Dubcek was the son of Slovakian immigrants who had come to the United States and become American citizens. Active in the American socialist movement, they had both worked for Eugene Debs’s Socialist Party at the turn of the century. In 1921, Dubcek’s father, Stefen, moved the family to the Soviet Union to help build an industrial cooperative. The family moved back to their homeland of Czechoslovakia in 1938. As a teenager, Dubcek and his brother joined the Slovakian resistance against the Nazi occupation and took part in the Slovak national uprising in August 1944. Dubcek was wounded and his brother was killed in the fighting.
After the war, Dubcek climbed the ladder of the communist hierarchy and became a champion for the Slovak minority within the country. He made a name for himself as an advocate of government reform, including the separation of the party organization from the government. Dubcek was not known for being a maverick, but for being a hard worker, a fervent believer in Marxism-Leninism, and an admirer of the Soviet Union. Among his comrades in the Kremlin, Dubcek was affectionately referred to as “Our Sasha.”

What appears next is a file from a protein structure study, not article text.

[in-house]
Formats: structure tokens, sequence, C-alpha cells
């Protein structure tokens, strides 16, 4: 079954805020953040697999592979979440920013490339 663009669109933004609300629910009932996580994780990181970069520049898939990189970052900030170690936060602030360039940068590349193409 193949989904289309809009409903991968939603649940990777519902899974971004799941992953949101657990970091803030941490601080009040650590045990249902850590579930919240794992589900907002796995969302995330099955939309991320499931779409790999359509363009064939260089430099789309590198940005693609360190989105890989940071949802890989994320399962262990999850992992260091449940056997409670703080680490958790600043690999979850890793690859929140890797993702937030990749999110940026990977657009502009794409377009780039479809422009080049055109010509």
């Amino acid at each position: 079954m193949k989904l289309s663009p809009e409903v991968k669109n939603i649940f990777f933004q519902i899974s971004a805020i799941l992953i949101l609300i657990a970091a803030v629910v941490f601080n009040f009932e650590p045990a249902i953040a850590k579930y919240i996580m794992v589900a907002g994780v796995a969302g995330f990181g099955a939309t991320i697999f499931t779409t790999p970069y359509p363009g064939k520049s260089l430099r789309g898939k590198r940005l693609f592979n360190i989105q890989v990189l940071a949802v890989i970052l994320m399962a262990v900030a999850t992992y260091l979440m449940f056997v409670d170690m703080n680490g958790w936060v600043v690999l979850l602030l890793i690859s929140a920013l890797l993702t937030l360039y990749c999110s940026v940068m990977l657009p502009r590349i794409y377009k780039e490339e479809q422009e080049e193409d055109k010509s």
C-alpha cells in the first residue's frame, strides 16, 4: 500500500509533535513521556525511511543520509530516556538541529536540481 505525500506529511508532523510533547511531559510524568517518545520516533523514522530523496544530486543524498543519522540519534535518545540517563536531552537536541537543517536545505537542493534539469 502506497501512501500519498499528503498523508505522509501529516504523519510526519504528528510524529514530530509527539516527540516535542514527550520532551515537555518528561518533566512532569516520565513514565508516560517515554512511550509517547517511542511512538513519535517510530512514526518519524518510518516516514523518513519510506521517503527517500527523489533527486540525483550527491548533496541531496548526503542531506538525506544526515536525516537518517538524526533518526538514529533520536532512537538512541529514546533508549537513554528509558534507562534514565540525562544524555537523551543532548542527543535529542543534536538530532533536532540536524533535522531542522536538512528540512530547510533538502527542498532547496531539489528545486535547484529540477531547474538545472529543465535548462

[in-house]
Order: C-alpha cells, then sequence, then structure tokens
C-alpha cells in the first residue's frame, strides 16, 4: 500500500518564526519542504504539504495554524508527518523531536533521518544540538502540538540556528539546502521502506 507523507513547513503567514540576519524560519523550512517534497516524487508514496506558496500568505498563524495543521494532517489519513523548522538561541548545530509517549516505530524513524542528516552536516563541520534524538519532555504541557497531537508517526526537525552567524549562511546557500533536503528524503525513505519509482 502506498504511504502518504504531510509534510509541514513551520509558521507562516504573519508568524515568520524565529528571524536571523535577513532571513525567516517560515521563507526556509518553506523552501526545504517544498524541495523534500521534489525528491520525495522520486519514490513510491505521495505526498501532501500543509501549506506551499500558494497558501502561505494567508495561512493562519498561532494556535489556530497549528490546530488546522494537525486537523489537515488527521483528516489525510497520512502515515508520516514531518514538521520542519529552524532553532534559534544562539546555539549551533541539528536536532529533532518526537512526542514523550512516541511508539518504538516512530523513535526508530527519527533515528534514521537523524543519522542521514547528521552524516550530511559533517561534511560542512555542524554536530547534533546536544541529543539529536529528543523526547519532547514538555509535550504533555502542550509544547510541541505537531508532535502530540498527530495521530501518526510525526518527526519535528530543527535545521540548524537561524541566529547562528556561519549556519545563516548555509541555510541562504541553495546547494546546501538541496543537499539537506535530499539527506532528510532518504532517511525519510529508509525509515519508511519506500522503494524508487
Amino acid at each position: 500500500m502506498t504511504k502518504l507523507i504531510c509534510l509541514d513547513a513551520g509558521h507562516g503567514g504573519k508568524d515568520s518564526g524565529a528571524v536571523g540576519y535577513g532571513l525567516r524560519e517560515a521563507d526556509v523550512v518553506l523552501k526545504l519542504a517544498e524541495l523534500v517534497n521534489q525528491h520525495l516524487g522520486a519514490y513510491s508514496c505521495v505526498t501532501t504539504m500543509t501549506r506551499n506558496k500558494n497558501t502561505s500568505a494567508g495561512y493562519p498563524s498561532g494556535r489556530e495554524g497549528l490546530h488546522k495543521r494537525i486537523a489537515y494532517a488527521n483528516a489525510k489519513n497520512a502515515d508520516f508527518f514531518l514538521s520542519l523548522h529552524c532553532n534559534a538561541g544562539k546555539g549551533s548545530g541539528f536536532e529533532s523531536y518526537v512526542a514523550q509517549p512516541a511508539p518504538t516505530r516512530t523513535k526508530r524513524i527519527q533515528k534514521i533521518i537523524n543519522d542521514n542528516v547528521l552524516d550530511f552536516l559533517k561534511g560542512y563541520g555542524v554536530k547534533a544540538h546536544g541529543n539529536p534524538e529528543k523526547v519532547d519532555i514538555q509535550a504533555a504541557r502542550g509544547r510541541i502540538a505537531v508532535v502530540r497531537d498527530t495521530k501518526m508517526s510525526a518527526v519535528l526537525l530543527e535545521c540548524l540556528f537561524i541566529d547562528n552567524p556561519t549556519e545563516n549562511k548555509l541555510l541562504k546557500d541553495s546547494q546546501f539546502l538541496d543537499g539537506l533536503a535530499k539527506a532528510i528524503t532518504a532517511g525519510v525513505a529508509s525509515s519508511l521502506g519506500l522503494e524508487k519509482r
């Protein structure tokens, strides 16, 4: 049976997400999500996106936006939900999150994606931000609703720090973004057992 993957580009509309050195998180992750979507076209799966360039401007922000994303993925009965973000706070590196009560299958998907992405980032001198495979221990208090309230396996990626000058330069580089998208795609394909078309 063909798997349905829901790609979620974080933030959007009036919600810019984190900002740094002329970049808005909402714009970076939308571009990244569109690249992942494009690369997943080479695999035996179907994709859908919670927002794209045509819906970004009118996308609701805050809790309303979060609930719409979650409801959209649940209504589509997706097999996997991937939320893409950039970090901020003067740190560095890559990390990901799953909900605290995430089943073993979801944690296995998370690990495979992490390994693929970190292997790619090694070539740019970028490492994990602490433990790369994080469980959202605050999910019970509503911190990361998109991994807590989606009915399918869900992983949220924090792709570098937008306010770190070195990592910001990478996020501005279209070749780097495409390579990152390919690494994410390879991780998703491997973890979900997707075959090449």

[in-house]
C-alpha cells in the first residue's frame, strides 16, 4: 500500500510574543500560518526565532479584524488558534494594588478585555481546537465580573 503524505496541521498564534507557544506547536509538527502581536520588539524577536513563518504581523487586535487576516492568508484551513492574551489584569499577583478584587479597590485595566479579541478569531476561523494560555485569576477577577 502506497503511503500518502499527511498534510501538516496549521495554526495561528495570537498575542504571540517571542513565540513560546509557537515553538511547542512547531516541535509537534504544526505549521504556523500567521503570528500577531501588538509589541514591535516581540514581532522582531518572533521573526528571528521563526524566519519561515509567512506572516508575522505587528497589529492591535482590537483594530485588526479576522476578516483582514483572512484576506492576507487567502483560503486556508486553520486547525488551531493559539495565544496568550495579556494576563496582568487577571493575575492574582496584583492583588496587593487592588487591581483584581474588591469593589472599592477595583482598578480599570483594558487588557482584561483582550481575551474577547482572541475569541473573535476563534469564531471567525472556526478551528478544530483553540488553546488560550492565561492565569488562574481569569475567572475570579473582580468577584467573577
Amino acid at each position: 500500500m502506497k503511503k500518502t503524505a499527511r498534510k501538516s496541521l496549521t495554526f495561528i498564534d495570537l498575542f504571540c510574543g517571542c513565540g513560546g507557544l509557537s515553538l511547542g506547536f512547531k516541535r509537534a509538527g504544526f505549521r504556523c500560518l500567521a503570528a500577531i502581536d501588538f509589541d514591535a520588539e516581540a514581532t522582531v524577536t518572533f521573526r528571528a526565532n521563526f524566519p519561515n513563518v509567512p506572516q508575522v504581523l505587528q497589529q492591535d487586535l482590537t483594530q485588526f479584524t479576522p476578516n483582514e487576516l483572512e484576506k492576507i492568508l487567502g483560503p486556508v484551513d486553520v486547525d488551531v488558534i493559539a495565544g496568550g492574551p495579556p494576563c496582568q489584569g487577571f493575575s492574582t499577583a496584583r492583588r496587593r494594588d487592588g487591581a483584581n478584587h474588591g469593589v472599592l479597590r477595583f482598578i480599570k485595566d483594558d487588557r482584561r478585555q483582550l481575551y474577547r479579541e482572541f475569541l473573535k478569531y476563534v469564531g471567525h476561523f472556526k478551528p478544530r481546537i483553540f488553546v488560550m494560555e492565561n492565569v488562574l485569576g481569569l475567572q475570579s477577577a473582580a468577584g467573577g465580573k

Dubcek’s appointment was a welcome development for reformers in Czechoslovakia, but it did nothing to mollify the tens of thousands of people who had started taking to the streets and publicly demanding Novotny’s resignation as president. On March 22, 1968, they got their wish; Novotny finally conceded the inevitable and stepped down. His successor was a former general and war hero named Ludvik Svoboda, who supported Dubcek’s proposals.
“Czechoslovakia’s comrades know best”